I Am Divine celebrates the life and career of movie star Divine who rose from the underground of Baltimore’s misfit youth to become an international film, stage, music and drag superstar, and died tragically the night before he was due on set to begin a recurring role on a hit television show – as a man. With I Am Divine, tonight’s guest, Director Jeffrey Schwarz has created a film that honors Divine in just the way he always craved — as a serious artist and immortal star.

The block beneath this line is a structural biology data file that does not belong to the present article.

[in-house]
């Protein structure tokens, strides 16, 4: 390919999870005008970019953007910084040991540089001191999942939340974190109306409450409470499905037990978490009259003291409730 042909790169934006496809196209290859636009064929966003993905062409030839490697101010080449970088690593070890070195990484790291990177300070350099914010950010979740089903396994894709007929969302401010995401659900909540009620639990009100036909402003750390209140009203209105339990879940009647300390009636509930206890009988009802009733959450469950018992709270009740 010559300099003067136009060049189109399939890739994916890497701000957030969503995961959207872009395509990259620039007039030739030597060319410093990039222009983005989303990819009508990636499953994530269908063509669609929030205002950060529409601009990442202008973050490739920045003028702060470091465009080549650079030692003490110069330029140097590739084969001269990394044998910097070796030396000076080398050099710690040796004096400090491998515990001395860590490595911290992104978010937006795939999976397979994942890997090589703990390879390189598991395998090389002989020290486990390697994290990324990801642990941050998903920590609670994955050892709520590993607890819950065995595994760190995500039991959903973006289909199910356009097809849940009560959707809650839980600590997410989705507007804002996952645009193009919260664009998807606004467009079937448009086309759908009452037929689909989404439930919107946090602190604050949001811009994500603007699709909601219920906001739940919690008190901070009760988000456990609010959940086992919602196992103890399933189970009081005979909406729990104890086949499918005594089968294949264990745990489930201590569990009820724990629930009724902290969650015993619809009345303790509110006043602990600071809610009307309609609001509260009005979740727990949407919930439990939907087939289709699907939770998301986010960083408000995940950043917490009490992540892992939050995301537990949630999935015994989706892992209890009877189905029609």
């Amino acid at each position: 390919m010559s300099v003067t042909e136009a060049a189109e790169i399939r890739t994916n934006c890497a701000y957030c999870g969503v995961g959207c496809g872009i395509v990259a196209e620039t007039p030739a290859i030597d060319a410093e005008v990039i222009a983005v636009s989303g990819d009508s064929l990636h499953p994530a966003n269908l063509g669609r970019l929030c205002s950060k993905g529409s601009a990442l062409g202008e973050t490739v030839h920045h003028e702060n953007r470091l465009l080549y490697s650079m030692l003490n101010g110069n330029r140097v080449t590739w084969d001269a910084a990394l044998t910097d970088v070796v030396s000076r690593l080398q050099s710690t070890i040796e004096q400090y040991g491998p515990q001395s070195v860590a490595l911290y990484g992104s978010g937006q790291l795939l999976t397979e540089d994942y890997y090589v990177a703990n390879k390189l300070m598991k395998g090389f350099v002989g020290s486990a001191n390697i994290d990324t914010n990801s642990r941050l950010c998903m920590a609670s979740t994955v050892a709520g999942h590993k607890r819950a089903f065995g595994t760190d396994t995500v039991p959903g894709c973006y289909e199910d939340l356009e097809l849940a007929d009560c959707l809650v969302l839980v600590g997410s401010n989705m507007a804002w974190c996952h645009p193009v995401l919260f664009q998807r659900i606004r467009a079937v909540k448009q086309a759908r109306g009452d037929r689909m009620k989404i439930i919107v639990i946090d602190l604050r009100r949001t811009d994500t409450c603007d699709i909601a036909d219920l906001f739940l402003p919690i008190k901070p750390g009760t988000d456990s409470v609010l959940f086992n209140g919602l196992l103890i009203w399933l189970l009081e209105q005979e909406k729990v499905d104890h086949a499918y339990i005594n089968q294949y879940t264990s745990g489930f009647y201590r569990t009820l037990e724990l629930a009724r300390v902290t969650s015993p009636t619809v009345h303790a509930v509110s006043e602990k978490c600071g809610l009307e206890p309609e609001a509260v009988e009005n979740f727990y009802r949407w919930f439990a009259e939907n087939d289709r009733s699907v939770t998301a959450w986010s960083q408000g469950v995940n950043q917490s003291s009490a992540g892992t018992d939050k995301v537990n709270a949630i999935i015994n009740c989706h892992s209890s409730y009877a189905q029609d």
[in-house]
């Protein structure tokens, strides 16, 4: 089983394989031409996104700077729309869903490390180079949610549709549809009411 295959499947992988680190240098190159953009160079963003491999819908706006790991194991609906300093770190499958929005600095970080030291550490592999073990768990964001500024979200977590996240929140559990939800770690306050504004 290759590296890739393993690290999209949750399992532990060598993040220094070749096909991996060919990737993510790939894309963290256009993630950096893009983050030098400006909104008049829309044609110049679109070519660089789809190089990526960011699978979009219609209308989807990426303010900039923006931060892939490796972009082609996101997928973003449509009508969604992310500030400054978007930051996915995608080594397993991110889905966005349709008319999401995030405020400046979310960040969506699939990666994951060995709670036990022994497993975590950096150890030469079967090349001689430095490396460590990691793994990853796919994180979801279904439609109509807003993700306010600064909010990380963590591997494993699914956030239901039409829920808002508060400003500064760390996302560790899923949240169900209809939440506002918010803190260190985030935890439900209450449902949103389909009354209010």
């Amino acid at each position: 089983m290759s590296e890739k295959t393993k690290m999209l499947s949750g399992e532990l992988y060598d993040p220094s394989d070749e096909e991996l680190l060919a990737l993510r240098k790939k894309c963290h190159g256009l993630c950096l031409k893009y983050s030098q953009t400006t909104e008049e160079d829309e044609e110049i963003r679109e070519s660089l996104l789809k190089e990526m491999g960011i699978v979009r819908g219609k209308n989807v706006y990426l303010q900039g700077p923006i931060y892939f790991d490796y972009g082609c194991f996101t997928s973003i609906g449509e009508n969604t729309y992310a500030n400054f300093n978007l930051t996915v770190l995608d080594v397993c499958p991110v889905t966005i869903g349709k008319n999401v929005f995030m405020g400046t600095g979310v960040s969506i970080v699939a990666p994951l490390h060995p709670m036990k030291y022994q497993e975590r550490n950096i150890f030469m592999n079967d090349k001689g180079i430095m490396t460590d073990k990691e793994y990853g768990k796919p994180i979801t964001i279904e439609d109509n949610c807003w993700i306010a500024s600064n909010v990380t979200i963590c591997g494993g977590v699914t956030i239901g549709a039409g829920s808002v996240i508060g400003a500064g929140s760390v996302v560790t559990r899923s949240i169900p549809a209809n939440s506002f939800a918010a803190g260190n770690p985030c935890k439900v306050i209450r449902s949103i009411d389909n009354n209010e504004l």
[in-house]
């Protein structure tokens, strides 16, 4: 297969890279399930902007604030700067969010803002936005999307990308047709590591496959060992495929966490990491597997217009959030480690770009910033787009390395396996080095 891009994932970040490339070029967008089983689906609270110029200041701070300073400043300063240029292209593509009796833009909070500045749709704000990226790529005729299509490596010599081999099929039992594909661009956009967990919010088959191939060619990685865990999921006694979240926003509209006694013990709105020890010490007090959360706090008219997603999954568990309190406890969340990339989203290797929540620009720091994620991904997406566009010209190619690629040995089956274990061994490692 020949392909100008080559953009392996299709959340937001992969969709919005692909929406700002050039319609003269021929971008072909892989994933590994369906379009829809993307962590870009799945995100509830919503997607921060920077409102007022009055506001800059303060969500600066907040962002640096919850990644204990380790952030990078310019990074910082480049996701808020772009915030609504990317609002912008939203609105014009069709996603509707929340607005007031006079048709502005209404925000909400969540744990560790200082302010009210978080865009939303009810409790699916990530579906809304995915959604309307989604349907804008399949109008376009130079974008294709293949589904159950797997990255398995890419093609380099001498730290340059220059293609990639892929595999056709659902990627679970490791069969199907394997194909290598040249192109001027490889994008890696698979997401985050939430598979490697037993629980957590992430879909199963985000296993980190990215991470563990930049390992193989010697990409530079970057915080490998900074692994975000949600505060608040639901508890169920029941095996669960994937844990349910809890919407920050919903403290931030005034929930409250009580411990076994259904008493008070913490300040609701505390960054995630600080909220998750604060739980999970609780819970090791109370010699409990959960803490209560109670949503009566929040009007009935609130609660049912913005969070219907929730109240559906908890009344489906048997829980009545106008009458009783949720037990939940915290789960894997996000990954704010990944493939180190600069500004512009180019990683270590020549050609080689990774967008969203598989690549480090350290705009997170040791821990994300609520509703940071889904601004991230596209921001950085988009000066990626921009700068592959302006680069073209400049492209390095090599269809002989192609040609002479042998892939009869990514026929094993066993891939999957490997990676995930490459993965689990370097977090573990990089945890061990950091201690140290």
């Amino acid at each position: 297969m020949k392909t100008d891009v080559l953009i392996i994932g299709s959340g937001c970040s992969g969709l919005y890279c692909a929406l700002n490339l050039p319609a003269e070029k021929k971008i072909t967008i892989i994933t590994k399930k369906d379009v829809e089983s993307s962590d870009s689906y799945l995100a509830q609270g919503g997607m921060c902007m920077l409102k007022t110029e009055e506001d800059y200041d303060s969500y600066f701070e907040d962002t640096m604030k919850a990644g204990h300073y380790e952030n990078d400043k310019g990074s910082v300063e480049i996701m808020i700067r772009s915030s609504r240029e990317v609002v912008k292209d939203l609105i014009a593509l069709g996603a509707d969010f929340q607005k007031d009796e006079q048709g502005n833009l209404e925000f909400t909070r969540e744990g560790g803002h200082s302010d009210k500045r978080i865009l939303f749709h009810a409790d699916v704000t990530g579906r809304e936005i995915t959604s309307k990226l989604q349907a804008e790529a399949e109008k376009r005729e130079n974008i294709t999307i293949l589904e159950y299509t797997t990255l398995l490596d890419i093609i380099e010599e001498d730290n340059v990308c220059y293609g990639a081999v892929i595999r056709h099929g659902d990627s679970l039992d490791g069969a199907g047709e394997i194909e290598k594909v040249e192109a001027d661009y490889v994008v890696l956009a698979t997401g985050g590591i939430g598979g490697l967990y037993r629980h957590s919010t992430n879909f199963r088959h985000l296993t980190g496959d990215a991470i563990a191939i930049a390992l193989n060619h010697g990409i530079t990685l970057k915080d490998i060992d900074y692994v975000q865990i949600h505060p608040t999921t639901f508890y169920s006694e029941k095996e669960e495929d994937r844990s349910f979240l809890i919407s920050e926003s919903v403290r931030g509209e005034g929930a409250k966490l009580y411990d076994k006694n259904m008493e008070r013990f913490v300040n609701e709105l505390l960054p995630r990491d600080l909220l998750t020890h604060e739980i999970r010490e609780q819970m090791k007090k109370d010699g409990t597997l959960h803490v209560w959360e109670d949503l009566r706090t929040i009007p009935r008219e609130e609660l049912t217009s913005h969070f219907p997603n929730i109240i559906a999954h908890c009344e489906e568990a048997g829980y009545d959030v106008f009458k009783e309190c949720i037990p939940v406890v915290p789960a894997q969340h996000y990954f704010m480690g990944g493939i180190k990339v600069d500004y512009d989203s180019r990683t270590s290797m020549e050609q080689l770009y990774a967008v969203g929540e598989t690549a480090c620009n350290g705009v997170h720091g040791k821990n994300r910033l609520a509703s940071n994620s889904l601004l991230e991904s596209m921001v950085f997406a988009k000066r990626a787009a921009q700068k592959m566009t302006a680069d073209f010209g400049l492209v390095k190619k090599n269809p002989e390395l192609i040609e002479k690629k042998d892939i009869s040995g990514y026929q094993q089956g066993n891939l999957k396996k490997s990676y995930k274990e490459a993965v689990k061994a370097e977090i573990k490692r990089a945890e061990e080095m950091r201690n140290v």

|By: Glenn W. Smith Sunday July 22, 2012 9:30 am|
I don’t want to dismiss the extreme nature of shooter James Holmes’ obvious mental illness. Like psychiatrists say about Taxi Driver’s Travis Bickle, Holmes might suffer from schizotypal personality disorder. Certainly he suffers from serious disturbances.
I do, though, want to make two additional points: 1) Recognition through violence is a common theme in American culture; 2) In the age of Facebook, Twitter and reality television, everyone seems to have access to a significant audience, but the recognition it brings is, usually, an illusion. When everyone’s a star, no on is a star.